Enter, from above, Sperm Magnet. Remember Sperm Magnet? Well, the Magnet has a new squeeze this week. The squeeze has jet black hair. The squeeze speaks Spanish. All right, he's Boston Irish, but Carlos has cut a deal with a local tanning salon, and the Irish have always had a thing for Spain. One of Louisiana's early Spanish territorial governors was named O'Reilly. The squeeze can pass.

I'll try to speak to him today. Wonder if he's heard about the shower scene?

Tuesday, August 15, 2006

Fuckin' Eat Me Alive

Well, I'm sure it saved a lot of money and was a paragon of efficiency.

FEMA will replace locks on as many as 118,000 trailers used by Gulf Coast hurricane victims after discovering the same key could open many of the mobile homes.

One manufacturer cut only 50 different kinds of keys for the trailers it sold to FEMA, officials said Monday. That means, in a worst-case scenario, one key could be used to unlock up to 10 mobile homes in a park of 500 trailers.

FEMA officials said such a situation was unlikely, but they still moved to warn storm evacuees living in Louisiana and Mississippi trailer parks of the security risk.

"Thrift, Horatio."

Self-Examination

Jaye has written me:
How are you hanging in there? I expect the play is helping, but damnit, living in NO and living with Bush and terror and war and tons and tons of evil shit...
Makes me wonder. I have no doubt this play is self-medication as far as I'm concerned. I find myself grabbing and holding onto the cast members as if they were flotation devices. But I also know that I'm focusing on the tiny details of my life right now because I have to turn away from the big shit. Can't always take it 24/7. Especially when my real job insists I turn away from the wide reality to focus on concretizing the fantasies of a few deluded mad fools in authority. But I extrapolate.

I'll be back to rage against the machine again. I've lived long enough in my saggy skin to recognize cycles. But right now, I'm relaxing and stretching through the intermission, just me and my boys.

I love you, Jaye, but I just need this one little fix for right now...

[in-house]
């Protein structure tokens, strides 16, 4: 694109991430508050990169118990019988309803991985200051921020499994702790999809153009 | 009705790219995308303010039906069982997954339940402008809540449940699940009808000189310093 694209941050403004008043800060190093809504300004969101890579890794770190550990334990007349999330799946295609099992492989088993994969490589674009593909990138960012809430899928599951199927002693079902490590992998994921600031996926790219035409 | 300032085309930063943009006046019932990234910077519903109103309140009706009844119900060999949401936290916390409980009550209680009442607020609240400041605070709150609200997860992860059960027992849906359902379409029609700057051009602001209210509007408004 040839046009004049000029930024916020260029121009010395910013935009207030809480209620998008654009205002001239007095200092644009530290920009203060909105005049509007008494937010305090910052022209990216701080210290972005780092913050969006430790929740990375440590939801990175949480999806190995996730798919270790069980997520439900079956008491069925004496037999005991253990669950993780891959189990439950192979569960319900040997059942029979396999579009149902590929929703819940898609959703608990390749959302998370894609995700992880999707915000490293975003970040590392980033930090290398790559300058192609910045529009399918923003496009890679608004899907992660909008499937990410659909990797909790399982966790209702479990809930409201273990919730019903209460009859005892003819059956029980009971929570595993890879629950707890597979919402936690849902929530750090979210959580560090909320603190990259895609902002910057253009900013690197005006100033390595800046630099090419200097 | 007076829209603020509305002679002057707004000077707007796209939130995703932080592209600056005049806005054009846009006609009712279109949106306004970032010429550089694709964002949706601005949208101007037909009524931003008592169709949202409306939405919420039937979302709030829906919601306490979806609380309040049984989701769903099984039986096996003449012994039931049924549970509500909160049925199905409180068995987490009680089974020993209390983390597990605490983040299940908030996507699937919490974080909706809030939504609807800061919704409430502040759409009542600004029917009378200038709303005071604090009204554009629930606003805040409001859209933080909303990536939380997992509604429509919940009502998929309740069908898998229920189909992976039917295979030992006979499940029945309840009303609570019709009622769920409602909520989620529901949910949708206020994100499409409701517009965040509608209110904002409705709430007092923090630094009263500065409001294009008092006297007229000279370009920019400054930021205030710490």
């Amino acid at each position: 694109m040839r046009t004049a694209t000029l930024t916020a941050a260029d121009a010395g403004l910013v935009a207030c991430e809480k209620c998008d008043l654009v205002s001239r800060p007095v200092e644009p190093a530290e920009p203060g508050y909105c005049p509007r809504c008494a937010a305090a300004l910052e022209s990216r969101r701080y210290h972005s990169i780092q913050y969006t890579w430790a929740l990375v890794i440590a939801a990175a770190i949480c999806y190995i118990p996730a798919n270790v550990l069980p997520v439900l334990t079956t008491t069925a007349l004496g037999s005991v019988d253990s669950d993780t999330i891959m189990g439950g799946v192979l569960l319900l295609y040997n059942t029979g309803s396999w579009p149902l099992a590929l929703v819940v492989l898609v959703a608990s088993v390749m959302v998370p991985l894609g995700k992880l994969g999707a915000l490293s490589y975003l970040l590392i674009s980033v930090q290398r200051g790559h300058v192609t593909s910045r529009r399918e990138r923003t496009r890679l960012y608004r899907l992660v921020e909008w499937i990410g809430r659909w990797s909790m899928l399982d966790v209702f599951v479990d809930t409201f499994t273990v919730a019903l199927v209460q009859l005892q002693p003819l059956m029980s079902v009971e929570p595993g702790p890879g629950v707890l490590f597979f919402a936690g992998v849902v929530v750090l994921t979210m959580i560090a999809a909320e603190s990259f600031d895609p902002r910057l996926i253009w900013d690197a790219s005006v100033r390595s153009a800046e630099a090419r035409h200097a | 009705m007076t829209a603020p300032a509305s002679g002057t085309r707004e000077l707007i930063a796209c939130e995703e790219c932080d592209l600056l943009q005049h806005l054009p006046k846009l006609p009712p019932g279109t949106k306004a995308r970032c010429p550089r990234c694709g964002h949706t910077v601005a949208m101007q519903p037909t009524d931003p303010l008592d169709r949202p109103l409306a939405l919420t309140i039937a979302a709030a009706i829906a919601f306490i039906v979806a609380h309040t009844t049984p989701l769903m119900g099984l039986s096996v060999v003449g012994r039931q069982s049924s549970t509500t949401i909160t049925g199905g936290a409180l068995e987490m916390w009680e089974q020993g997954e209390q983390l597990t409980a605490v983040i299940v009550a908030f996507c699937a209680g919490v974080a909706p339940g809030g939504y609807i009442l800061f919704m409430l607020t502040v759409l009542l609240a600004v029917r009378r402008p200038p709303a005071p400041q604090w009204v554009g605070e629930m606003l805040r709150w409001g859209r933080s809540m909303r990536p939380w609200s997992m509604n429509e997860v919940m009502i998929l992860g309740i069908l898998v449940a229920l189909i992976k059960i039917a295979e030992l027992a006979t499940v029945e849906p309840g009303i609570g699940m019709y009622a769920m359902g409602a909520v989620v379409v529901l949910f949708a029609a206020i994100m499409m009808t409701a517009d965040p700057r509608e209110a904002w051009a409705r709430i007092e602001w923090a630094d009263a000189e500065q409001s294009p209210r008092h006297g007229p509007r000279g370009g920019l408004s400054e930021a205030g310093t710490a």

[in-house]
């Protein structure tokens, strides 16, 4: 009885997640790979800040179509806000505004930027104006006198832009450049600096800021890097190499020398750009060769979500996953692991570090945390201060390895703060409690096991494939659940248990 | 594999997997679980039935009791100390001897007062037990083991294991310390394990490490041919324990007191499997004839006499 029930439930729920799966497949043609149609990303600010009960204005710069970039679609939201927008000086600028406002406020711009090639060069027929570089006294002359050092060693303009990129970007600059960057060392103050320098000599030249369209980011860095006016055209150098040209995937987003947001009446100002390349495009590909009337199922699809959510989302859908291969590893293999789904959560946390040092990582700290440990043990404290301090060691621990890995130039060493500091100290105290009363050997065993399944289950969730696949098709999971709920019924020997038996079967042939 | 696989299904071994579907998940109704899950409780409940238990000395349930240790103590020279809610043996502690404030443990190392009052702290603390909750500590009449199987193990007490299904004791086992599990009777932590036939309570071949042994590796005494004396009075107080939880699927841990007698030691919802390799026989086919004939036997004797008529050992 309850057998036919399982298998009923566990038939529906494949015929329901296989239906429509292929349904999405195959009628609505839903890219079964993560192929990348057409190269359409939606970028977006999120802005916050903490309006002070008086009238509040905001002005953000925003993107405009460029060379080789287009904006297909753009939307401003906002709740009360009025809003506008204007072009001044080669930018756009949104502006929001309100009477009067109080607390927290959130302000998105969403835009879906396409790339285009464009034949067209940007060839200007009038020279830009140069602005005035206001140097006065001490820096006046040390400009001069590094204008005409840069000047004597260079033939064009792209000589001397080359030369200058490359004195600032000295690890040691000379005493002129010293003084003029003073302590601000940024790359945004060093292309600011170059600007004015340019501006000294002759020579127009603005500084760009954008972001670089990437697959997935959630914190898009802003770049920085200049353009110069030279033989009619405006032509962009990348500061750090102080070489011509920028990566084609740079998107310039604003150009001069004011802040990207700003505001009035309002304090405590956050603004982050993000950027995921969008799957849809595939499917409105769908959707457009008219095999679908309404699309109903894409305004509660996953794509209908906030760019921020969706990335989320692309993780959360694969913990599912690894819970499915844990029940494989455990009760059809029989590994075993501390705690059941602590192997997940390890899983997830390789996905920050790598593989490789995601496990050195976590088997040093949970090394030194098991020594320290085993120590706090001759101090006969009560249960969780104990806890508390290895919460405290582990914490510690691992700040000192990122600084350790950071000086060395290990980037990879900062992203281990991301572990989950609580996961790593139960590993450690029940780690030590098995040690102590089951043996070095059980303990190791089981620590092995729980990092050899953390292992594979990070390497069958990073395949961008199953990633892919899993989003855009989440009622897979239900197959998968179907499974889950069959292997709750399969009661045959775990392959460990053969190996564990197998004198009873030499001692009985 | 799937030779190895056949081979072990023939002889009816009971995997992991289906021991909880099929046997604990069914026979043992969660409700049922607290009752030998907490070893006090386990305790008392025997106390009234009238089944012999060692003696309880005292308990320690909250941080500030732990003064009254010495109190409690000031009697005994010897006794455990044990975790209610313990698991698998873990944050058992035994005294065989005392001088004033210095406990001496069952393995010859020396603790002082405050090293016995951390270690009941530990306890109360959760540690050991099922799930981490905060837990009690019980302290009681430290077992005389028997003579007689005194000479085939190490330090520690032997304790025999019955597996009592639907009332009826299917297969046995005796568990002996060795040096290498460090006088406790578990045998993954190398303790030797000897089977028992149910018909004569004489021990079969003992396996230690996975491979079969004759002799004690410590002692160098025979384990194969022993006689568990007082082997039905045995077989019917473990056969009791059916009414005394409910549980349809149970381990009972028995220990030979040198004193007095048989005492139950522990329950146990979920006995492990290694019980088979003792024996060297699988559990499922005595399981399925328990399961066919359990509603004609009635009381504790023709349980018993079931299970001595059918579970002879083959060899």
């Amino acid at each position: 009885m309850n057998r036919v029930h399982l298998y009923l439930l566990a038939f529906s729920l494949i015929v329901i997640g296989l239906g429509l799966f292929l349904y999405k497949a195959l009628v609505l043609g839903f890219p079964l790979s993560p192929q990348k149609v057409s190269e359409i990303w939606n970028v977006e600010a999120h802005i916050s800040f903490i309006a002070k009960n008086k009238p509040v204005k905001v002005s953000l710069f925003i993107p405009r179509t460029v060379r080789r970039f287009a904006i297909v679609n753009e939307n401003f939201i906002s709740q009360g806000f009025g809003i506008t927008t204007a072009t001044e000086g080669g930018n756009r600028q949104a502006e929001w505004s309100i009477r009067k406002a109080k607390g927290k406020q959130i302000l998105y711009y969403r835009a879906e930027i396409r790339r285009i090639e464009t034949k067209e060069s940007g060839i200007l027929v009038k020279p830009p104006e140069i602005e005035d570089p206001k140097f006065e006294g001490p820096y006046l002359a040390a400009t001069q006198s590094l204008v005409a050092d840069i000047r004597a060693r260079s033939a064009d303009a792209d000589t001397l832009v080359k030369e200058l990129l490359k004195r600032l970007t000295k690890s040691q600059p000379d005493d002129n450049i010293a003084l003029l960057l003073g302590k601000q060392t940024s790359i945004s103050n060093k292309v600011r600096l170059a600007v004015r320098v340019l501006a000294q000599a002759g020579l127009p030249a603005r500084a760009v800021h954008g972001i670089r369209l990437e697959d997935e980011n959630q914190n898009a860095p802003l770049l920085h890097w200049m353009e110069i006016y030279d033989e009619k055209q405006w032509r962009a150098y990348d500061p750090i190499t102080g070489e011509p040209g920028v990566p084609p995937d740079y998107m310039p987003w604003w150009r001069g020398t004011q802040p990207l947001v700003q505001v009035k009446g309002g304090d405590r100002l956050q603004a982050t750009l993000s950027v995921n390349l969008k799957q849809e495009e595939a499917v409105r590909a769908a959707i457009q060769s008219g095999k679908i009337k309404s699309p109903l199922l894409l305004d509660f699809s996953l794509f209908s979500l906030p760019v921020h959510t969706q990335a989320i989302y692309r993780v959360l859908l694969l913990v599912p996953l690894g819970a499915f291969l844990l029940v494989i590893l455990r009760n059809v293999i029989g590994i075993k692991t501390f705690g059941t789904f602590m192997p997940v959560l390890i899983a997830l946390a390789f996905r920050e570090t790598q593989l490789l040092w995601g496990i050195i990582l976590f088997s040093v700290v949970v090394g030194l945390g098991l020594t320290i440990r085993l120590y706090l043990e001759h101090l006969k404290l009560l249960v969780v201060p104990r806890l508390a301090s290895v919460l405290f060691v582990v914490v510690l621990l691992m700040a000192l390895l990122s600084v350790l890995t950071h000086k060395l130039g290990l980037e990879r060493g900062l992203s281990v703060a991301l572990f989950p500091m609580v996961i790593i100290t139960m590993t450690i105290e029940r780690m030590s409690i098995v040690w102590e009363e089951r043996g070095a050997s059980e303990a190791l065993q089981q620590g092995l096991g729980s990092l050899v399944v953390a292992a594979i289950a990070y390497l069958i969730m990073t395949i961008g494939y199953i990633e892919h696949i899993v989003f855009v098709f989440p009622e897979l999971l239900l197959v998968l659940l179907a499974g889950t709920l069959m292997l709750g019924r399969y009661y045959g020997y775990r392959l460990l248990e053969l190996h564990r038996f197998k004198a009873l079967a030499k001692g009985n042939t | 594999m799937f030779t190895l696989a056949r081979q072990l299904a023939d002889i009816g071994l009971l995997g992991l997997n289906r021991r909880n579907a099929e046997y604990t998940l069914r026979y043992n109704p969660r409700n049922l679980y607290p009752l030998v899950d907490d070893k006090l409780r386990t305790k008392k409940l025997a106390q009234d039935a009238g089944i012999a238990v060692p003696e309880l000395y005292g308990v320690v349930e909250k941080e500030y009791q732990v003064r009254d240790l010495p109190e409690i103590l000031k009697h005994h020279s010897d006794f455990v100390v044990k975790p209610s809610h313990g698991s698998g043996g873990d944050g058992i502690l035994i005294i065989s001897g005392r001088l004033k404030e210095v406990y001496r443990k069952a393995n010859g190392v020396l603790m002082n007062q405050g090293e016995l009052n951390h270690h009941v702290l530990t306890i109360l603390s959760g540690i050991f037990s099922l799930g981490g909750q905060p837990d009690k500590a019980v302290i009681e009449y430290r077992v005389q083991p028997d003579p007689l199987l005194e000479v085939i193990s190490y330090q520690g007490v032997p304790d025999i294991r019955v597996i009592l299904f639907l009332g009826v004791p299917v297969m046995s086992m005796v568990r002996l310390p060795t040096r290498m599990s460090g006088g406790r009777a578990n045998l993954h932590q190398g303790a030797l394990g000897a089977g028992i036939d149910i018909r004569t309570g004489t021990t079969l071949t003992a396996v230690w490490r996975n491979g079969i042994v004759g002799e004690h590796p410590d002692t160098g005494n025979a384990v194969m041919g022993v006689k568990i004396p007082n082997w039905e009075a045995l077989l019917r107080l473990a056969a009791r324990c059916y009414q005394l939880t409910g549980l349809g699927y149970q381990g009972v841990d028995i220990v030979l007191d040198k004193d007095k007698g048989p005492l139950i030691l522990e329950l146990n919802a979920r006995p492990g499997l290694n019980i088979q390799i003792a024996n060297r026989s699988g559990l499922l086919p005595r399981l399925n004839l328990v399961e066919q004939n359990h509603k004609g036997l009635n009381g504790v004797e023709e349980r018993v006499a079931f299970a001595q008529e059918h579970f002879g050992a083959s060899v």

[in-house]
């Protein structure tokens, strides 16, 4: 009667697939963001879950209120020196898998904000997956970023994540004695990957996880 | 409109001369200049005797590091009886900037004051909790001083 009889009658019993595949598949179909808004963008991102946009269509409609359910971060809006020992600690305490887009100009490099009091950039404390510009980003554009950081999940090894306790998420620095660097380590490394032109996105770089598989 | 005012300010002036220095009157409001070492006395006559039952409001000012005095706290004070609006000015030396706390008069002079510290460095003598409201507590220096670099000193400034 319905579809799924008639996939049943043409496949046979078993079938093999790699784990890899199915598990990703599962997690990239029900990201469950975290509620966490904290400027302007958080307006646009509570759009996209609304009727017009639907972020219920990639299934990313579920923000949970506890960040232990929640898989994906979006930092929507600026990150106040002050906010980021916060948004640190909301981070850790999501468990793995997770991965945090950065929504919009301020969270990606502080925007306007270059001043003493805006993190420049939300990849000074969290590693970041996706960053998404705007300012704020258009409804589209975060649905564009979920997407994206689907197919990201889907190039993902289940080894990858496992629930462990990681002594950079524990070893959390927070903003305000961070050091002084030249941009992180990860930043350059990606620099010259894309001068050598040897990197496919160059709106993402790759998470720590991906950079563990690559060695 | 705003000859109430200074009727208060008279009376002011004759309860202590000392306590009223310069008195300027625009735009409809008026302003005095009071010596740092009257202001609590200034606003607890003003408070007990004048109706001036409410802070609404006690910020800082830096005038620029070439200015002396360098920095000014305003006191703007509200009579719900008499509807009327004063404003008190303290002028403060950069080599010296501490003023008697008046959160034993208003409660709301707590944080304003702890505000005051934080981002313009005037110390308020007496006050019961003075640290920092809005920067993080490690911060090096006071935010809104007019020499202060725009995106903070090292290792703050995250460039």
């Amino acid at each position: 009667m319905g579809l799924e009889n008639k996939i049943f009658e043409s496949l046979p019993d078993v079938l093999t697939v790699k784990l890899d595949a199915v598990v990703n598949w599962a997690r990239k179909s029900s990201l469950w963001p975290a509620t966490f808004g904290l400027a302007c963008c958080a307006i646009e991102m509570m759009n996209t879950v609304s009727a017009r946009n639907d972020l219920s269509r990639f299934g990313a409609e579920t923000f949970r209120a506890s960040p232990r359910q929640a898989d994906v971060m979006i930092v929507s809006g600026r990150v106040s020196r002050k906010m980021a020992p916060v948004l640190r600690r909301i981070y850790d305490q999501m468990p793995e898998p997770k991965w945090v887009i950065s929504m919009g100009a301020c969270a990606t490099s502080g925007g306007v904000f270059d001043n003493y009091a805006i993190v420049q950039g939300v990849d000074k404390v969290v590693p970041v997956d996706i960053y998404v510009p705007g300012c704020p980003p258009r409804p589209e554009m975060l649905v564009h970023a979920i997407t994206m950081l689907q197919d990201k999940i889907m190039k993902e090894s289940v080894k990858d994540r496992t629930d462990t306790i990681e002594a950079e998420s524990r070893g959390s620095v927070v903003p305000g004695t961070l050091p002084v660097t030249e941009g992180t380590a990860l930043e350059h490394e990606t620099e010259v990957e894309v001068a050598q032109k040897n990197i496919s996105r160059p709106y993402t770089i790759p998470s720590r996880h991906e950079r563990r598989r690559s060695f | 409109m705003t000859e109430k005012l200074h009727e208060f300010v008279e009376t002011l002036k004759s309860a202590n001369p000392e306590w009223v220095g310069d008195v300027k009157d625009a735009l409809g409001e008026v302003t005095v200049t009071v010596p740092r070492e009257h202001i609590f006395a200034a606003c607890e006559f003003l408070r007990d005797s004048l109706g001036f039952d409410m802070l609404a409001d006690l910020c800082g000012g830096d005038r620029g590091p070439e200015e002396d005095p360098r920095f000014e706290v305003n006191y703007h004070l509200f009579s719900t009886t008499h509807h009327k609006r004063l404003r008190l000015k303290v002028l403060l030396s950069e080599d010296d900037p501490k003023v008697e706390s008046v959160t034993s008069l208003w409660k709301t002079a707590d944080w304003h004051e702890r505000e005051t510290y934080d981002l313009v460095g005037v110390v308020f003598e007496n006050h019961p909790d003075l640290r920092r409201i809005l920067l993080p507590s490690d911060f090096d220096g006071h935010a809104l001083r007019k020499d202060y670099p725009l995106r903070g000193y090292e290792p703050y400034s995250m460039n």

Sunday, August 13, 2006

Righteous Words from Michael Homan

Michael Homan is a fellow blogger here in New Orleans. He has been rebuilding his neighborhood in the mid-city area of town and has some strong opinions on the new carpetbaggers sweeping through the area. A good read.

Friday, August 11, 2006

Happy Birthday, Dave

Dave plays Shane Mungitt in Take Me Out, and today is his birthday. Dave is a friend of mine to whom I reached out when I lost one of my other actors. He came in to assume a comic supporting role, and wound up stepping up into one of the leads. He thinks he has never acted before, but he has - just never on stage or for money (as far as I know - the money part, that is). In baseball terms, he's a natural.
Dear Dave,
I can't begin to find the words that can adequately describe what you -
Naw.
Dear Dave,
Gee, you're a swell guy -
No way.
Dearest Dave,
The day I met you, birds soared across the skies singing as the sun danced in the heavens -
My God.
Dawg, 's'awright, yo.

Thursday, August 10, 2006

The Play's the Thing

For the last two nights, our rehearsal space has been usurped by other groups; consequently, no advances in our work. Should I warn them that God kills people who stand in my way?

Nah.

Something's Happening Here

Stress keeps police busy in New Orleans. This kind of incident has been a commonplace since city officials first allowed us to begin to return home. It just took one high-profile incident to bring it to the forefront.

Saturday, August 5, 2006

The Hard Work Begins

The basic blocking is done on the naked baseball play, and the real work is beginning. Last night we worked on several scenes where we'd been experiencing some confusion and vagueness. The members of my cast amaze me at how quickly they pick up on my suggestions and take off. I've encouraged them to begin to make their parts their own, that the blocking I've given them is only a safety net to give them the confidence to let loose of their flying apparatuses and soar to the next port before taking off and leaping across another void to land in another safe harbor.